PHCY5612 Integrated Pharmacology, Therapeutics and Pharmacy Practice 2
- 6 points
If this unit does not have an online alternative, then students who are presently unable to enter Western Australia and whose studies would be delayed by an inability to complete this unit, should contact the unit coordinator (details given on this page) to ascertain, on an individual case-by-case basis, if alternate arrangements can be made to support their study in this unit.
Availability Location Mode Non-standard teaching period UWA (Perth) Face to face Predominantly face-to-face. On campus attendance required to complete this unit. May have accompanying resources online.
- This unit continues to explore the professional role of the pharmacist introduced in PHCY5601 Introduction to Pharmacy Practice and PHCY5602 Pharmacy Practice and Pharmacotherapy 1. To present a clinical perspective, the pharmacology and the pharmacotherapy of major disease states are delivered in an integrated fashion. This provides students with a practical understanding of how theoretical knowledge is applied to patient care and provides an in-depth look at the pharmacists' role in management of these disease states.
This unit builds on previous units to provide students with an appreciation of the complexities involved with providing health care to the community. Emphasis is placed on students increasing their awareness of the patient as a whole through the concept of patient-centred care. This involves the development of communication and problem-solving skills through tutorials, workshops and role-play. Simulated pharmacy practice sessions continue to develop both the integration of knowledge with practice and the student's communication skills.
- Students are able to (1) demonstrate integration of knowledge in the delivery of patient centred care through interactive sessions, role-play and case studies; (2) discuss ethical principles and demonstrate basic ethical reasoning; (3) communicate effectively to deliver appropriate patient health care; (4) describe the mechanism of action, pharmacological effects, pharmacokinetic properties, therapeutic uses, contraindications, adverse effects and clinically significant drug interactions of the principal drugs and drug classes used to treat various conditions; (5) apply knowledge of pharmacological principles and major disease states to clinical decision-making in adults and paediatrics.; (6) develop medication management plans for major disease states that includes anticipated therapeutic goals as well as any clinical testing requirements for monitoring drug effectiveness and potential toxicity; and (7) demonstrate clinical reasoning and problem solving skills.
- Indicative assessments in this unit are as follows: (1) written examination; (2) oral assessment; and (3) ongoing assessments. Further information is available in the unit outline.
A supplementary assessment may be offered if a student achieves a final mark of 45 - 49% in PHCY5612 or PHCY5630, but not both.
- Unit Coordinator(s)
- Dr Deena Ashoorian
- Unit rules
- Contact hours
- lectures and workshop: 4 hours per week; tutorials: 3 hours per week for 12 weeks
1. Australian Pharmaceutical Formulary and Handbook. Current edition. PSA.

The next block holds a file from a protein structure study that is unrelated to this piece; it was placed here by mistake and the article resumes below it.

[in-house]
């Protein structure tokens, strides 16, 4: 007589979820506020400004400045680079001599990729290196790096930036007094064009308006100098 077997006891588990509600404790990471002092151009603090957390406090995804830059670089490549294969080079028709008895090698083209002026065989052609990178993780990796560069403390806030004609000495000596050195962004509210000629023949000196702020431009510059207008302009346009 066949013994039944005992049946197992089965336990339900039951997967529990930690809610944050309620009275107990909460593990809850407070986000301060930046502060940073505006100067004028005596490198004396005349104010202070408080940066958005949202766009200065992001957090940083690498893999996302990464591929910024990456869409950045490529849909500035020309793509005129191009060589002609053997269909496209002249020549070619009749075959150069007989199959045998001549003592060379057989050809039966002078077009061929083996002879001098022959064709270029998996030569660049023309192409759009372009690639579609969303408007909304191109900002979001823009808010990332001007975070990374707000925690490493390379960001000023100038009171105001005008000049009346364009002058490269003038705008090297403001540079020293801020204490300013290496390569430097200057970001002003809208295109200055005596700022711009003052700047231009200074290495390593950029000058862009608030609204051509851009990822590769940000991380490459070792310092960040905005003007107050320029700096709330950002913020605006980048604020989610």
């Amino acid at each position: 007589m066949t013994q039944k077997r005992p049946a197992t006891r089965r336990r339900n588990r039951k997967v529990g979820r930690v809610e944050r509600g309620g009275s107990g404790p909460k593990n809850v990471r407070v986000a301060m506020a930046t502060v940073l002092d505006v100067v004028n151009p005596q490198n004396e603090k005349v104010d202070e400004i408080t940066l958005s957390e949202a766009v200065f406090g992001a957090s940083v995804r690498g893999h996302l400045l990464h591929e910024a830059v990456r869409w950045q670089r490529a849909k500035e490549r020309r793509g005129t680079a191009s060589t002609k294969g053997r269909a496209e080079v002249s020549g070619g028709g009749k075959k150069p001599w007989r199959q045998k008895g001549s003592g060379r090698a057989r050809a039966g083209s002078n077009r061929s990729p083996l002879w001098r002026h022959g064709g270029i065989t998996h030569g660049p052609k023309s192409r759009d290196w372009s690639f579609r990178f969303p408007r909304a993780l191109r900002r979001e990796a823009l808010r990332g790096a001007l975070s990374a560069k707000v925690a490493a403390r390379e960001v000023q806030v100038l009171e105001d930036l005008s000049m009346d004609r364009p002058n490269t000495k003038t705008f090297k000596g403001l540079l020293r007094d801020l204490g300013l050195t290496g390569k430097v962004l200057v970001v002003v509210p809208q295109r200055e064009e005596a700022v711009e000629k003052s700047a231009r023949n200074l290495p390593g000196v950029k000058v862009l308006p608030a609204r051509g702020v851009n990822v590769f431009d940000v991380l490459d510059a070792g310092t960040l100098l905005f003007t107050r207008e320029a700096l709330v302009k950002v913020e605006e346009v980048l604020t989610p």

2. Australian Medicines Handbook. Current edition. PSA.
Chen, T et al. Case Studies in Practice - Medication Review: A Process Guide for Pharmacists. Current edition. PSA.
Chen, T et al. Case Studies in Practice. Pharmacist only and pharmacy medicines: a process guide for pharmacists. Current edition. PSA.
Hughes, J. Case Studies in Practice. Use of Laboratory Test Data. Current edition. PSA.
Gowan J and Roller L. Practical disease state management for pharmacists. Current edition. APPCo.
Rang, H et al. Rang and Dale's Pharmacology. Current edition. Elsevier
Walker, R and Edwards, C. Clinical Pharmacy and Therapeutics. Churchill Livingstone. Current edition.
National Competency Standards Framework for Pharmacists, 2016. PSA. https://www.psa.org.au/wp-content/uploads/National-Competency-Standards-Framework-for-Pharmacists-in-Australia-2016-PDF-2mb.pdf
Kumar V, Abbas AK, Fausto N, AsterJ. Robbins and Cotran Pathologic basis of disease. 8th ed. Philadelphia: Elsevier Saunders; 2009.
- The availability of units in Semester 1, 2, etc. was correct at the time of publication but may be subject to change.
- All students are responsible for identifying when they need assistance to improve their academic learning, research, English language and numeracy skills; seeking out the services and resources available to help them; and applying what they learn. Students are encouraged to register for free online support through GETSmart; to help themselves to the extensive range of resources on UWA's STUDYSmarter website; and to participate in WRITESmart and (ma+hs)Smart drop-ins and workshops.
- Unit readings, including any essential textbooks, are listed in the unit outline for each unit, one week prior the commencement of study. The unit outline will be available via the LMS and the UWA Handbook one week prior the commencement of study. Reading lists and essential textbooks are subject to change each semester. Information on essential textbooks will also be made available on the Essential Textbooks. This website is updated regularly in the lead up to semester so content may change. It is recommended that students purchase essential textbooks for convenience due to the frequency with which they will be required during the unit. A limited number of textbooks will be made available from the Library in print and will also be made available online wherever possible. Essential textbooks can be purchased from the commercial vendors to secure the best deal. The Student Guild can provide assistance on where to purchase books if required. Books can be purchased second hand at the Guild Secondhand bookshop (second floor, Guild Village), which is located on campus.